Viodi View – 07/06/11

A social network of devices is how IBM’s Scott Burnett described the oncoming onslaught of machine to machine connectivity.  His comments, made at the 2011 Parks Associates’ Connections conference, echoed those of Glenn Lurie, President of Emerging Devices, Resale and Partnerships for AT&T Mobility and Consumer Markets, who suggested that, “Everything will be connected.”  He anticipates growth of connected devices to easily reach 300 to 500% of the population within two years.   We will be posting an interview with Mr. Lurie in an upcoming issue.


Impressions of Connections

Kurt Scherf of Parks Associates
Kurt Scherf of Parks Associates

The human user interface/gesture recognition, multi-screen access to content and the cloud were three things that made an impression on Kurt Scherf, VP of Parks Associations, at the 2011 Connections Summit. Demonstrations of these technologies at the Tuesday night panel set the tone for this multi-day event. As Scherf points out, the value of the various devices within the home is being enhanced by the broadband connections made possible by networks outside and within the home.  Click here to view.


Pollution Funding & More

Bill Ablondi
Bill Ablondi

Bill Ablondi of Parks Associates provides an overview of some of the key take-aways from the 2011 Connections Conference in Santa Clara, CA. From “Funding Pollution”, to the idea of shifting a product or service from a “nice to have” to a “must-to-have”, Ablondi provides kernels of the knowledge shared at this year’s event.  Click here to view.


Opportunities & Obstacles to Cloud Adoption by Alan Weissberger

The just concluded Cloud Leadership Forum (June 20-21 in Santa Clara, CA) brought together CIOs, IT managers, vendors, and analysts to discuss the current status, future directions and important caveats of Cloud Computing.  All but the largest companies appear to favor Public Clouds because of lower cost, advantages of scale, and faster deployment.  Amazon, Rackspace, Microsoft and now Fujitsu all offer public clouds for Infrastructure as a Service (IaaS). However, HP was touting Hybrid Cloud (mixture of both public and private) as the way forward. HP plans to introduce their own public cloud later this year.  Click here to read the entire article, as well as Weissberger’s analysis.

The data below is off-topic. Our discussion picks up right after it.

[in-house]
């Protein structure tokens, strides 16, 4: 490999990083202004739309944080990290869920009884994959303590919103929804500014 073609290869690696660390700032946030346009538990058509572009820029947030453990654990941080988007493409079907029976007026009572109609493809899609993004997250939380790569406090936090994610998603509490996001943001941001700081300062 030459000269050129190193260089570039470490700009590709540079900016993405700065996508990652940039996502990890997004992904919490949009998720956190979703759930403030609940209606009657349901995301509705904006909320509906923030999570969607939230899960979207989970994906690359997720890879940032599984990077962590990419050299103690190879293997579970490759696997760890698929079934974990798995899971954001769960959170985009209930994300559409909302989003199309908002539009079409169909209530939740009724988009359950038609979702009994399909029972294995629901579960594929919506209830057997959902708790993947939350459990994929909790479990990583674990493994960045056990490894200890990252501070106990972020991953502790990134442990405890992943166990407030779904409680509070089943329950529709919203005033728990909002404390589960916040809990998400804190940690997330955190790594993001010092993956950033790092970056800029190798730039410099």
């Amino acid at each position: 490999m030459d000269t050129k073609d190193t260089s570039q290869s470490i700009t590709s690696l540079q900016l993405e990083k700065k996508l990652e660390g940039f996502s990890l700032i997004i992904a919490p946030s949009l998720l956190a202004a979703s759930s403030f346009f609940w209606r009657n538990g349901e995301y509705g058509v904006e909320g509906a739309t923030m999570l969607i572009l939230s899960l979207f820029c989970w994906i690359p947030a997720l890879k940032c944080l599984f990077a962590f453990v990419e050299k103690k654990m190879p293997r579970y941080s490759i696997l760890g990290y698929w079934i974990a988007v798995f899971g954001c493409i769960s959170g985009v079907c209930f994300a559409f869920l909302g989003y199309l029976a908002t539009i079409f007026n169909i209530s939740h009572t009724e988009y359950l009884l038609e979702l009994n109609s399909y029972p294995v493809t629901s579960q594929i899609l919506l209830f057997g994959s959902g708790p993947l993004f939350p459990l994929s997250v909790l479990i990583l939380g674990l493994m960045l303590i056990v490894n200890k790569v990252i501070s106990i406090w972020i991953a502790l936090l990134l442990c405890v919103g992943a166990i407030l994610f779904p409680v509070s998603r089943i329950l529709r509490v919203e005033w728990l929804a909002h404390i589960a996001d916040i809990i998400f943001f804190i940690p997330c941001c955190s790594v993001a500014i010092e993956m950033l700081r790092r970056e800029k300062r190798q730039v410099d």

Melissa Simpler, CEO Affinegy
Melissa Simpler, CEO Affinegy

Last week’s  announcement by Affinegy of their Home Portal v2.0 software and related announcement that Cablevision is deploying it, is further evidence of the growing importance of the converged home to service providers’ business plans.  We caught up with Affinegy CEO, Melissa Simpler at the Parks Associates Connections conference, where she discusses Home Portal v2.0.  Click here to view.


Some Tweets and Short Thoughts

  • What I am learning on my summer vacation – This wisdom from a 12 year old Swedish Boy, “You don’t learn from books, you learn from YouTube.”
  • Nice story of expansion plans for this “Silicon Valley of the Midwest” – our take on Mitchell, South Dakota
  • Entone-NECA partner to bring OTT video solution to NECA members

Marchon 3D Sunglasses at CES 2011
The first day of the Connections conference was greeted with something very unusual for late June in the area formerly known as the Valley of the Heart’s Delight – rain.  Oddly, Silicon Valley received more rain in June than it did in January, the same month that I stumbled upon a cool invention at CES that I thought would be appropriate summer outdoor gear for the tech enthusiast – 3D sunglasses.

A concern of mine regarding 3DTV has been what happens if I am at a friend’s house to watch a program and I don’t have 3D glasses. To paraphrase Groucho Marx, would I really want to borrow a pair of glasses from someone who would be a friend of mine (or vise-versa)? Who knows what sort of germs might be squirming around on a well-used pair of 3D glasses?

Of course, my experience carrying glasses was never positive. as I would lose them or sit on them and end up with a loose-fitting, tape-repaired set of specs that left me open to light-hearted fun from family members.

So, when I ran into Marchon at CES 2011, I was excited that they might have a product that would be useful for those of us who are careless with our glasses, but might want to watch an occasional 3D program. Their new line of passive 3D sunglasses are RealD certified for 3D viewing.  At the same time, the lenses change opacity automatically will change to sunglass in less than 30 seconds.  Marchon manufactures sunglasses for a number of major brands, such as Nike, Nautica and Calvin Klein.

This could be a great gift for that tech person who loves their entertainment and wants to protect their eyes from harmful UV radiation.